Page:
In one of my first posts, I explained how to calculate your savings rate. Today I want to introduce a new term: Cash flow.
It’s not going to be a long post but I will need you focused for this one.
What is cash flow?
I think cash flow is one of the simplest concepts to understand. It is literally how much cash you received minus how much cash you spent.
If you receive more cash than you spend, that’s a positive net cash flow (or net cash inflow). If you spend more cash than you receive, that’s a negative net cash flow (or net cash outflow).
Let’s assume Lazy FI Person received a net salary of £2,000. Let’s also assume he paid £1,000 on expenses (groceries, bills, rent etc.) and transferred £800 to his SIPP. What is his net cash flow?
Cash received (cash inflow): £2,000
Cash used (cash outflow): £1,800
Net cash flow: £2,000-£1,800=£200 positive net cash flow
“But £800 to SIPP is saving!”
That’s right but it doesn’t matter, when we look at net cash flow we only look at cash inflows and cash outflows.
Winning on the savings rate front but losing on the cash flow front
Now let’s take another scenario and add some more details to complicate stuff a little further.
We’re gonna borrow Lazy FI person one more time to be my lovely assistant.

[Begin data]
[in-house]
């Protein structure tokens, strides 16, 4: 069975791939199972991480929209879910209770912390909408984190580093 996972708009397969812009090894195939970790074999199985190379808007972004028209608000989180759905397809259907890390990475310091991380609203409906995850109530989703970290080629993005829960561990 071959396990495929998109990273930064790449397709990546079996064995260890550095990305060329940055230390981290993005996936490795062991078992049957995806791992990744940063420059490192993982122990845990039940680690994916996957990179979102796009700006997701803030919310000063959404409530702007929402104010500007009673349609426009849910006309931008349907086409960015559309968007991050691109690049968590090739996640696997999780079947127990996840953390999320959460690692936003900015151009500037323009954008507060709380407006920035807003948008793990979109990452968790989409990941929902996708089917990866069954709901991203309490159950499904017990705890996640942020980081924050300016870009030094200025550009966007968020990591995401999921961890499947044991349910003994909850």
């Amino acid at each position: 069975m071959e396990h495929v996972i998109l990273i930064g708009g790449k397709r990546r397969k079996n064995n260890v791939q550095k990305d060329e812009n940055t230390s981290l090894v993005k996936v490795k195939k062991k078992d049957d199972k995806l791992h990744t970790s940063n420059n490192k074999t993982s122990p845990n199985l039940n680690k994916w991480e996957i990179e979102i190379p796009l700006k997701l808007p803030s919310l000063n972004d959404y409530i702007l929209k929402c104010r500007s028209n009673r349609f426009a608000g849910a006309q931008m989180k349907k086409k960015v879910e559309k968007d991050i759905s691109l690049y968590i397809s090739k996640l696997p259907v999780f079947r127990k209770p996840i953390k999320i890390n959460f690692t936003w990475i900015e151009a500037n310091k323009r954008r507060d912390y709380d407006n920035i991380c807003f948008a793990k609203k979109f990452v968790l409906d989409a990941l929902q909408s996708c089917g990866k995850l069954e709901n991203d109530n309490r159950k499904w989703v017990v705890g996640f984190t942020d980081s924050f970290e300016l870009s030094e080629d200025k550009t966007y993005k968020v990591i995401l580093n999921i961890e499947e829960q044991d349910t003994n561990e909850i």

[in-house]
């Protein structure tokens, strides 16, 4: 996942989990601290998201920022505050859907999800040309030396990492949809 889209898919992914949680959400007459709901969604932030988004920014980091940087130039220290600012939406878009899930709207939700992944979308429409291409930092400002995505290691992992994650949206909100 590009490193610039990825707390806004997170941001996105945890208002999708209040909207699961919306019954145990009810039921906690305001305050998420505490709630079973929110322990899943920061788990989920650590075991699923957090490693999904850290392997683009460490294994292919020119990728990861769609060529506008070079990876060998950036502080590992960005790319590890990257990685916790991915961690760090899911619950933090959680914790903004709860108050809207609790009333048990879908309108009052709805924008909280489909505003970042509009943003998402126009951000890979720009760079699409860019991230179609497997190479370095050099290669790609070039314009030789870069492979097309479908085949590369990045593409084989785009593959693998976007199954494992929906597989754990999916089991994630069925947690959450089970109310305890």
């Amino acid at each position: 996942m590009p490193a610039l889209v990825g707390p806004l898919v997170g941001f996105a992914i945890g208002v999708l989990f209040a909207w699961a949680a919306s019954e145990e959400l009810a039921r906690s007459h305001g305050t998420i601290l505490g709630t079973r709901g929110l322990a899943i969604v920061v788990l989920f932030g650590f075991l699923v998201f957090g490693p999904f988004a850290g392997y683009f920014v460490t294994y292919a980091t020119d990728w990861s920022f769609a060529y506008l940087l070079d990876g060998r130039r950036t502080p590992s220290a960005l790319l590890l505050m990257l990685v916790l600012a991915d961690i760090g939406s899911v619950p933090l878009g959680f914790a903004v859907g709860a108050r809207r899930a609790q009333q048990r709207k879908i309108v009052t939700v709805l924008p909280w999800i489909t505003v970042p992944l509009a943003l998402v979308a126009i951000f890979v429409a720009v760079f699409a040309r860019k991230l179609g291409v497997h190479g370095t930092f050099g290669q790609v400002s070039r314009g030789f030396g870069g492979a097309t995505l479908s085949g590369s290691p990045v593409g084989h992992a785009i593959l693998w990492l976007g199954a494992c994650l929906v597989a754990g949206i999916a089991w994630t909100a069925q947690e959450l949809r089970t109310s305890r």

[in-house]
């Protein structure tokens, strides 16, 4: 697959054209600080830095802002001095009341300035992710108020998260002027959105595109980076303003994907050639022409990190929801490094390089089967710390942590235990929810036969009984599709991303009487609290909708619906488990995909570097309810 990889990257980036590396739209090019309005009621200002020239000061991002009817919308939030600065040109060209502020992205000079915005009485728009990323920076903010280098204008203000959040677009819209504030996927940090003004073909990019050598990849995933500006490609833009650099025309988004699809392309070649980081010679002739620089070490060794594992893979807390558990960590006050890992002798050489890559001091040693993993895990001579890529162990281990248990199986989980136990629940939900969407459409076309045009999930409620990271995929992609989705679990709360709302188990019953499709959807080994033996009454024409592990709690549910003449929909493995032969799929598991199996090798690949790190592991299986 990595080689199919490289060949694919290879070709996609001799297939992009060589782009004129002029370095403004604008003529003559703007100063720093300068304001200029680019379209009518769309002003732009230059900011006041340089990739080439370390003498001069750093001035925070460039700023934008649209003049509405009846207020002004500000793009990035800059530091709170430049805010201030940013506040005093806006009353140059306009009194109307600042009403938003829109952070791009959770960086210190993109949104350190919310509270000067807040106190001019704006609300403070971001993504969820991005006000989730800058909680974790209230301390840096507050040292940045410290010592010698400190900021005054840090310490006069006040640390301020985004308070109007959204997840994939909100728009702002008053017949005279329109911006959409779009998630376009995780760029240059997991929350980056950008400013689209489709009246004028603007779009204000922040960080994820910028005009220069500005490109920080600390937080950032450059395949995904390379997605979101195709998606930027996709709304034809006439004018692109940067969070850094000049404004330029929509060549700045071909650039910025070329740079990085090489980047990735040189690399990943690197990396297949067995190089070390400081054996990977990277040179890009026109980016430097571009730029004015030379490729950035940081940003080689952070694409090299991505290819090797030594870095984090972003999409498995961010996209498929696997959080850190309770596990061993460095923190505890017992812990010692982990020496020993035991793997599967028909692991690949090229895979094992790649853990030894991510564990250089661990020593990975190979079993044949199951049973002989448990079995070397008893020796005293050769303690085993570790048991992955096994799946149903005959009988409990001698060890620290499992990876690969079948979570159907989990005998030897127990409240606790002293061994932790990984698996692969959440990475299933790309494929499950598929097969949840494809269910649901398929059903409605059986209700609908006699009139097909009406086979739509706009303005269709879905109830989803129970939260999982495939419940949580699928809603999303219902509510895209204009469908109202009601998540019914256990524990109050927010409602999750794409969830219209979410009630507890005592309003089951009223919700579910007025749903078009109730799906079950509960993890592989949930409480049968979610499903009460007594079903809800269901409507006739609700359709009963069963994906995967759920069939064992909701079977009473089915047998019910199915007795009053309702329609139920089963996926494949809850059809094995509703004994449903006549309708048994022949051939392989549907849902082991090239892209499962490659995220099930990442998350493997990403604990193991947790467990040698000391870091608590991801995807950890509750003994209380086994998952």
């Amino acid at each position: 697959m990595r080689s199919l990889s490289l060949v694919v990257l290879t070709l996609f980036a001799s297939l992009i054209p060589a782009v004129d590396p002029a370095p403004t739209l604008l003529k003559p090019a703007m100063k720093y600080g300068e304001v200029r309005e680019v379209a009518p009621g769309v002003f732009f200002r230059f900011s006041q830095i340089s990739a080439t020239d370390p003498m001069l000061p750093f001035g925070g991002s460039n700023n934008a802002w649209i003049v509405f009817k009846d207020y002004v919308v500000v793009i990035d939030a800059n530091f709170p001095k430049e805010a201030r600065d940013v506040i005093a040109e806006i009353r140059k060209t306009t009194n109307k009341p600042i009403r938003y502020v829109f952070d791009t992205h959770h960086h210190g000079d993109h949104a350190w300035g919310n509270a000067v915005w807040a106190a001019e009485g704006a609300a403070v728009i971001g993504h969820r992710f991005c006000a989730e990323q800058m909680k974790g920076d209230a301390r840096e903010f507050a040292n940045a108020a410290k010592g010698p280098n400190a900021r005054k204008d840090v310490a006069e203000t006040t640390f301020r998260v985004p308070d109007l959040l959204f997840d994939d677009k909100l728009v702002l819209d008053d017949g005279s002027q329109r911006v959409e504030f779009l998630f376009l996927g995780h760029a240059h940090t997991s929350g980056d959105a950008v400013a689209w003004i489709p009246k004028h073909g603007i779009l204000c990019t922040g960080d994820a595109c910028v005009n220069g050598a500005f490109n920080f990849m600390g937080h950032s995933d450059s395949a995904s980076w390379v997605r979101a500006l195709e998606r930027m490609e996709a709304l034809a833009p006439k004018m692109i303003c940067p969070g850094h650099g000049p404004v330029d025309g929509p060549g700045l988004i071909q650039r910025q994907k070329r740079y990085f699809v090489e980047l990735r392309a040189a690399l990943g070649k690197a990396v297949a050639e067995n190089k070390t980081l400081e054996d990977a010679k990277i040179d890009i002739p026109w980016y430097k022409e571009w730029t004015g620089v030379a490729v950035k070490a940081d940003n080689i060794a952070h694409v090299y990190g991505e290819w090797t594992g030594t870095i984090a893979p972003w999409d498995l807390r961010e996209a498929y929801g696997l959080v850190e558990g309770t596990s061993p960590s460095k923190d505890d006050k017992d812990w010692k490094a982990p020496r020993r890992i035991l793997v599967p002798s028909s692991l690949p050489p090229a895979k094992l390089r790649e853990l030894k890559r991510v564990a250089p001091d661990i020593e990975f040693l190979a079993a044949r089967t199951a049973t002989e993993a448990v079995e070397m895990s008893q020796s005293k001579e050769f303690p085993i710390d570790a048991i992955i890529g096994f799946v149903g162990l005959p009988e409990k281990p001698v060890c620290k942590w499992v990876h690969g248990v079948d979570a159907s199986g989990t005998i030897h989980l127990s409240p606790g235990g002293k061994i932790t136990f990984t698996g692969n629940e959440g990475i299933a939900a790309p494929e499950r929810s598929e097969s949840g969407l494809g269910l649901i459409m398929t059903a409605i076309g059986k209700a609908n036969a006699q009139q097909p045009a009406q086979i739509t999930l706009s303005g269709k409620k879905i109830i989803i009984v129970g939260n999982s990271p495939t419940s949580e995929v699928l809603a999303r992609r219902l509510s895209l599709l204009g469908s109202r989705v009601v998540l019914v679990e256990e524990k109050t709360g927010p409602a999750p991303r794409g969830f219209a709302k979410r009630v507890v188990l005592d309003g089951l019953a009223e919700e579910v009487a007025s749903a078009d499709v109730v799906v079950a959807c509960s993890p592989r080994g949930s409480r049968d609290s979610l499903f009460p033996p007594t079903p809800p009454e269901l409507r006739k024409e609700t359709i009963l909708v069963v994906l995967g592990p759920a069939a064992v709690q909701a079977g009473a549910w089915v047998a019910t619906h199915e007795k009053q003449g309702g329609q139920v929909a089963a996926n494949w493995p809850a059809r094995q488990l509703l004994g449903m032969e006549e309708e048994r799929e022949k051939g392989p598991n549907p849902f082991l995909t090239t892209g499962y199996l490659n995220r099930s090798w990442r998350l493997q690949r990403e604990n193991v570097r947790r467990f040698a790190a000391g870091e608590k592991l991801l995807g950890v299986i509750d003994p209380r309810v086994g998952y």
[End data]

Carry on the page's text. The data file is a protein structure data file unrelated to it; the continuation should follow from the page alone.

Lazy FI Person’s monthly income
Lazy FI person earns a net salary (after pension and taxes) of £2,000
His employer’s pension contributions are £100
His employee’s pension contributions are £600.
Lazy FI Person’s monthly expenses
Groceries and bills: £800
Mortgage: £1,000 (£300 interest and £700 principal)
Childcare: £667 (he contributes £2,000 each quarter to his tax-free childcare account to maximise the government bonus)
Other expenses: £100
Can you calculate his total savings rate and net cash flow? If you’re new to this, I would suggest pausing here and trying to calculate it yourself before you keep reading.
If you can’t be asked, Lazy FI Dad’s here for you.
His income is £2,700 as we include both the employee’s and the employer’s contributions.
His expenses are: £800 + £300 (only the interest is an expense, the principal is savings) + £667 + £100 = £1,867
That means his savings are £2,700- £1,867 = £833.
His savings rate is, therefore, 833/2700= 30.85%, a round of applause for Lazy FI person.
before you start clapping, let’s ask ourselves: Is this sustainable? Let’s look at the cash flow.
Lazy FI Person’s Cash flow:
Cash received (cash inflow): £2,000 (the pension is not liquid and is not treated as cash)
Cash used (cash outflow): £800 + £1,000 (all the mortgage is paid out so it’s all cash outflow) +£667 +£100 = £2,567.
Net cash flow: £2,000-£2,567= -£567, that’s negative £567.
This means that every month that passes, Lazy FI person’s cash (or bank account balance) shrinks by £567.
Despite the negative net cash flow, it is important to remember that a positive savings rate means his net worth will increase month over month. However, it is increasing in illiquid accounts.
“How long can he last this way?”
Depends on how much cash he has. You need to divide the amount of cash he has by the net negative cash flow. For example, if he has £1,000 in his current account, he will not be able to last 2 months before he goes into overdraft. That’s because £1,000/£567 = 1.76, which is less than 2 months.